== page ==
Guitar Effects Generator Using DSP By: Alex Czubak and Gorav Raheja Advisor: Dr. Thomas L. Stewart Abstract This project deals with the creation of sound effects through manipulation of an audio signal from a guitar. Project Documents Functional Description - Description and preliminary high-order block diagram Functional Requirements - Requirements for the project and its components Project Proposal - Proposal and scope of the project Proposal Presentation Slides - Presentation of the project proposal Guitar Effects Processor Using DSP – Project Update - Update of Project with up-to-date schedule Final Project Presentation - Presentation of the overall project Project Paper - Paper of overall project Alex Gorav MOV00033.MPG - Real-time implementation of Delay MOV00034.MPG - Real-time implementation of Distortion "Uncertainty could be the guiding light" - from "Zooropa" by U2

Mixing in Stereo: Adding Width and Depth to Your Recordings When it comes to discussing the fine art of mixing music, I tend to approach the subject with some trepidation. After all, compared to many of the topics I’ve written about, this one is rife with subjectivity — one person’s idea of a great sounding mix may be another’s sonic nightmare. And what works for one genre of music will be decidedly wrong for another. But all those variables aside, there are at least a few general theories, tips, and tricks that apply to most mix projects. So while the idea here is not to give a step-by-step tutorial on two-track mixing, hopefully we can cover at least a few concepts that are useful for everyone. In a good stereo mix, each instrument needs clarity, balance, separation, and its own space in the stereo field. The Concept At its most basic, mixing in stereo means mixing for the human brain and physiology. But in the real world, much of the process of creating a stereo mix is far from organic or natural. What Makes a Good Mix? It Starts at the Source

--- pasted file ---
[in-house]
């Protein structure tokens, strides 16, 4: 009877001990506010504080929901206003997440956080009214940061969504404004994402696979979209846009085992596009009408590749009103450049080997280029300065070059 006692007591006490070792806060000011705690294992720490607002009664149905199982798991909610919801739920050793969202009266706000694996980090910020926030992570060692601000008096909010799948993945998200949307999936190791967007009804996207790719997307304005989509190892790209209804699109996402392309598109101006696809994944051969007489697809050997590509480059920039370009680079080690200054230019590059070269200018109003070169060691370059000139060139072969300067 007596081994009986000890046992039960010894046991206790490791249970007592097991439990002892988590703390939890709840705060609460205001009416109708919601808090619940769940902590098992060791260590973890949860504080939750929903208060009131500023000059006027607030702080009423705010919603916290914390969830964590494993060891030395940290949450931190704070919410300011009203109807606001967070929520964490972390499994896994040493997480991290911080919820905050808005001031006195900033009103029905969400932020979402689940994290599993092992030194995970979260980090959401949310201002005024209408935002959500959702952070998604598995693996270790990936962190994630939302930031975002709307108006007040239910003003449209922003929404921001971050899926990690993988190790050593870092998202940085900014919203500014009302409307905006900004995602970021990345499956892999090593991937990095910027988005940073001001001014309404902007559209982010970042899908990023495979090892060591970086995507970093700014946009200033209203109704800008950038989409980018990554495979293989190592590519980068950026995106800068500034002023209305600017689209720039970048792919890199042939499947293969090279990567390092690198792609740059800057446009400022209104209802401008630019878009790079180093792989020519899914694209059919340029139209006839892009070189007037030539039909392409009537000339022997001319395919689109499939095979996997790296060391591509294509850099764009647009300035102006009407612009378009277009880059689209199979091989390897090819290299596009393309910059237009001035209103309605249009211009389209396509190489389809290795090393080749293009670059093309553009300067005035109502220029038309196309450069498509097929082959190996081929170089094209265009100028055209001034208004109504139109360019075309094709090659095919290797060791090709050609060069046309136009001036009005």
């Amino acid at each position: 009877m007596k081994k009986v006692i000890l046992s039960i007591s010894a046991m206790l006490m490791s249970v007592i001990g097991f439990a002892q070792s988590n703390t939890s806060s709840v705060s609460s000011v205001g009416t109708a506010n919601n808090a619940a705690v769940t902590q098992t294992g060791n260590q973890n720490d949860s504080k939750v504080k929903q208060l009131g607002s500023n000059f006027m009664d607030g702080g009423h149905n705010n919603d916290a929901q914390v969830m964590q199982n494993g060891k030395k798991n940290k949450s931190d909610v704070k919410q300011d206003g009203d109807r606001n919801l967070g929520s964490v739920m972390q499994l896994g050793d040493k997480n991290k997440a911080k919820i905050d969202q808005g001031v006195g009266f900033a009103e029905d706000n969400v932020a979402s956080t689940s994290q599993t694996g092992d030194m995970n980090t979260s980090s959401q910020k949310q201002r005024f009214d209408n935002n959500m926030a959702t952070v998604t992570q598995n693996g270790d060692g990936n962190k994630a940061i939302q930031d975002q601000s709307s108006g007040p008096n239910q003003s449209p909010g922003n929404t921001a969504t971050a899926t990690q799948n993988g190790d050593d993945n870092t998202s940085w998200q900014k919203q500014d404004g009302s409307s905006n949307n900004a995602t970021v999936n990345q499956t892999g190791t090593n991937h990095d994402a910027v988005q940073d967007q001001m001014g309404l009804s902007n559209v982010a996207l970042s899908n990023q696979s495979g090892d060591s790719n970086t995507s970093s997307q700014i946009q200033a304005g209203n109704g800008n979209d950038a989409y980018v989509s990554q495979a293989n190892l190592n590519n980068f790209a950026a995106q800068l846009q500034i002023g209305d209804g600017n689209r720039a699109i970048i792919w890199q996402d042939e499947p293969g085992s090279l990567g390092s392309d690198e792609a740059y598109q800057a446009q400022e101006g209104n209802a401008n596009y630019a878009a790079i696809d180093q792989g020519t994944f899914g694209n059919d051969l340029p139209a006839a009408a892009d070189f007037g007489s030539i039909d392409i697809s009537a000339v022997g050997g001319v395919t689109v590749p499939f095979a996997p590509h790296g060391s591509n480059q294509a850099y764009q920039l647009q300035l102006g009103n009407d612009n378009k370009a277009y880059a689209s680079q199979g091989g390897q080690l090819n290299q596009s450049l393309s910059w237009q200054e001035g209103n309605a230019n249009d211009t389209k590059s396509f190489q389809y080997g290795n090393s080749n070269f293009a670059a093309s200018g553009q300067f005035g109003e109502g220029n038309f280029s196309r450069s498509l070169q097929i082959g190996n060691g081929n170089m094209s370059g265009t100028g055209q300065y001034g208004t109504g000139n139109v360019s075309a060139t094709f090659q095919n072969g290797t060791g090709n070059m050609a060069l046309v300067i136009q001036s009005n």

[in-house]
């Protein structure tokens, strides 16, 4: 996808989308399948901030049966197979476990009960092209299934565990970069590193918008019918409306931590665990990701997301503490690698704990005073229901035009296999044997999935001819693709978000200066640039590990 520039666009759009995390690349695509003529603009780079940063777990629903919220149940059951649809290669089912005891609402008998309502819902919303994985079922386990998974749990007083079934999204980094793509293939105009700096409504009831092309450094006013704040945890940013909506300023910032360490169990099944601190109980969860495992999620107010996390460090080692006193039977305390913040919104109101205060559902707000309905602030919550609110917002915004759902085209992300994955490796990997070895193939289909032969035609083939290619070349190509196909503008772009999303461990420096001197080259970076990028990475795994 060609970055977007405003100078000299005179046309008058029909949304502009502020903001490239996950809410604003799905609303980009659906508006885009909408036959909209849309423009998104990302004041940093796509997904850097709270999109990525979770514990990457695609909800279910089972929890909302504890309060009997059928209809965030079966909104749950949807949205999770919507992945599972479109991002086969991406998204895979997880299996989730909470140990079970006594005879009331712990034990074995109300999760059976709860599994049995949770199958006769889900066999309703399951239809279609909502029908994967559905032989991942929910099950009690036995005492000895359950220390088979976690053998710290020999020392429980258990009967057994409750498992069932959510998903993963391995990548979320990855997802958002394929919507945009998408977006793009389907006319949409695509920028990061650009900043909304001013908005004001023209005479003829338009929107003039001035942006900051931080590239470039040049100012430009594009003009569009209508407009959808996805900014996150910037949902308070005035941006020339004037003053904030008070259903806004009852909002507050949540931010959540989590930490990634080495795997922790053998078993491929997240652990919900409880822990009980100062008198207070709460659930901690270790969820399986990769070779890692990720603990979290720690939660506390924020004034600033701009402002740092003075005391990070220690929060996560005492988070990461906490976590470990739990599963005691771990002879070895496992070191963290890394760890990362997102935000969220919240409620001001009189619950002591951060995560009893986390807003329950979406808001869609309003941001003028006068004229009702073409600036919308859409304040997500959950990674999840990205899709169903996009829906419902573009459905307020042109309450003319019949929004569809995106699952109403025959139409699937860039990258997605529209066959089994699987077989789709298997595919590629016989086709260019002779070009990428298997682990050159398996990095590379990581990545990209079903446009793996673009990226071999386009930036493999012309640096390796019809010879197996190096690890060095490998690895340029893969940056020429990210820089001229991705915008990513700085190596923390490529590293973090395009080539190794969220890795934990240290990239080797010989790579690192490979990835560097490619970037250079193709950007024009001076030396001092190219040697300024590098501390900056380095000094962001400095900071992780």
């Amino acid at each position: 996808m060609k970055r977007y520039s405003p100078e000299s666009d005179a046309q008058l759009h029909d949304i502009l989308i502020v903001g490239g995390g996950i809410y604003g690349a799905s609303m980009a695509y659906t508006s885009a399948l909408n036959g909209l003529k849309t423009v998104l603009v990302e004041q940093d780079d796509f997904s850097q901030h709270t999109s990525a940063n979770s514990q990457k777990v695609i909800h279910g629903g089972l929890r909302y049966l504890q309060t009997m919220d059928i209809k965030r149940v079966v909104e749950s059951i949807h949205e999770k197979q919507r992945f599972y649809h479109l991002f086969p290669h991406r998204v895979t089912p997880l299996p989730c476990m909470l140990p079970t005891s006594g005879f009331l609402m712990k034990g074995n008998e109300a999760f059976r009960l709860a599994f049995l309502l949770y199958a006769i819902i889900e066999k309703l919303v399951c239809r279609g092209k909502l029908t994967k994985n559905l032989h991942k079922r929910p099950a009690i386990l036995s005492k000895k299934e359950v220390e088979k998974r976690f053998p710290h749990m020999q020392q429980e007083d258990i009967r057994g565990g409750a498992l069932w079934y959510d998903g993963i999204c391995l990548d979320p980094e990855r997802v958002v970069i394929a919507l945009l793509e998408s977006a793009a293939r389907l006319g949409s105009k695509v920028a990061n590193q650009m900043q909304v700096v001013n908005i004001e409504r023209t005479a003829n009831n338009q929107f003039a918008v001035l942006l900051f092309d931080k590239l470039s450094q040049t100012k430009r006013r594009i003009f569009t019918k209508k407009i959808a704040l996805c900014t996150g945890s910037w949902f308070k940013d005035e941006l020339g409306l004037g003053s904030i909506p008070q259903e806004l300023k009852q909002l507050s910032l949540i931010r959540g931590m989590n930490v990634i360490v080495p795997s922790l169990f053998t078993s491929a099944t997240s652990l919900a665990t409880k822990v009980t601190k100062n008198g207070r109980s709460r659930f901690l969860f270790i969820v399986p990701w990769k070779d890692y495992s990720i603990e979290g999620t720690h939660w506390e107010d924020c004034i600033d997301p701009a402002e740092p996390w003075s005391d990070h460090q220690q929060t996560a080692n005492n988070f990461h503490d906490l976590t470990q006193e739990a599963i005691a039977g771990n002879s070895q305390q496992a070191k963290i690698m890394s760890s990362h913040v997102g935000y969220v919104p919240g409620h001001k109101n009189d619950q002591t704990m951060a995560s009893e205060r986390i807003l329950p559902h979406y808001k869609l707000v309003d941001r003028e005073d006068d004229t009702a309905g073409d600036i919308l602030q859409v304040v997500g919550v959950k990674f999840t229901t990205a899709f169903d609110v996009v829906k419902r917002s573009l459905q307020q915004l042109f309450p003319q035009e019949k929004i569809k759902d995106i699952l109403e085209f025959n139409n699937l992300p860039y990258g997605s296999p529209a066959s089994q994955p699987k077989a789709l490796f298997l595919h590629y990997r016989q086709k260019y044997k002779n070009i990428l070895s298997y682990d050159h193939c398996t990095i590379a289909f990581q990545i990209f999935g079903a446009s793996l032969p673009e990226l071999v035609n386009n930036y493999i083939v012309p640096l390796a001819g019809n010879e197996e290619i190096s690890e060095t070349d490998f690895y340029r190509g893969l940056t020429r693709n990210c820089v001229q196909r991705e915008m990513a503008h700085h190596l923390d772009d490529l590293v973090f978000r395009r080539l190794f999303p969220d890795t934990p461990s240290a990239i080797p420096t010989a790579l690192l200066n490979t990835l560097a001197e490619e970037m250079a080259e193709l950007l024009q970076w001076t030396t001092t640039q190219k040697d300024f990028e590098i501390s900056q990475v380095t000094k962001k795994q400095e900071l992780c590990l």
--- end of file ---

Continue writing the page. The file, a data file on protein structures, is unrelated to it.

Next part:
Open Source Kits Welcome to the Daisy mp3 project page! Here you will find everything you need to make the Daisy mp3 player. All the source files, hex files, EAGLE cad files, and documents are here. This is the official Make: mp3 player available here or at the Make: store. The Daisy is a multipurpose sound player for embedded applications. The Daisy is based on the Microchip PIC18F45j10, which is a new family of PIC microcontrollers. All of the firmware was written using CCS PCH C compiler. This is an open source project, with minimal protections reserved via a Creative Commons license. Please Email me if you have any specific questions, or just to let me know you are doing this project! Project files (this is it) Please save these to disk, so that my server doesn’t get overloaded by serving up the files over and over again. Click below for: The manual in PDF format... This project uses the PCH C compiler available from The source code... The schematic... The board file...

WaterFall Records Learning to Record Lesson Two Lesson 1 You're here: Lesson 2 Log In: You must be a 'Member" to view Lessons 3 thur 9 Using a Compressor? Hello all, Ken here. If you are coming here from Recording Tips 7: show me the Magic Frequencies! Using one is really easy; the trick to it is to "listen to your music" and feel the flow of the mix. To set the compressor (assuming you have a constant meter in the song like the snare Mute out all the other tracks so you can work on the track. You want the compressor to breath in time with the song. Look at a compressor as an instrument in your sound. I hope this helps all of you in your mixing and recording. Here are some Magic Frequencies Tip: Set your frequencies up as presets. Good Luck! Web Design by Michael R.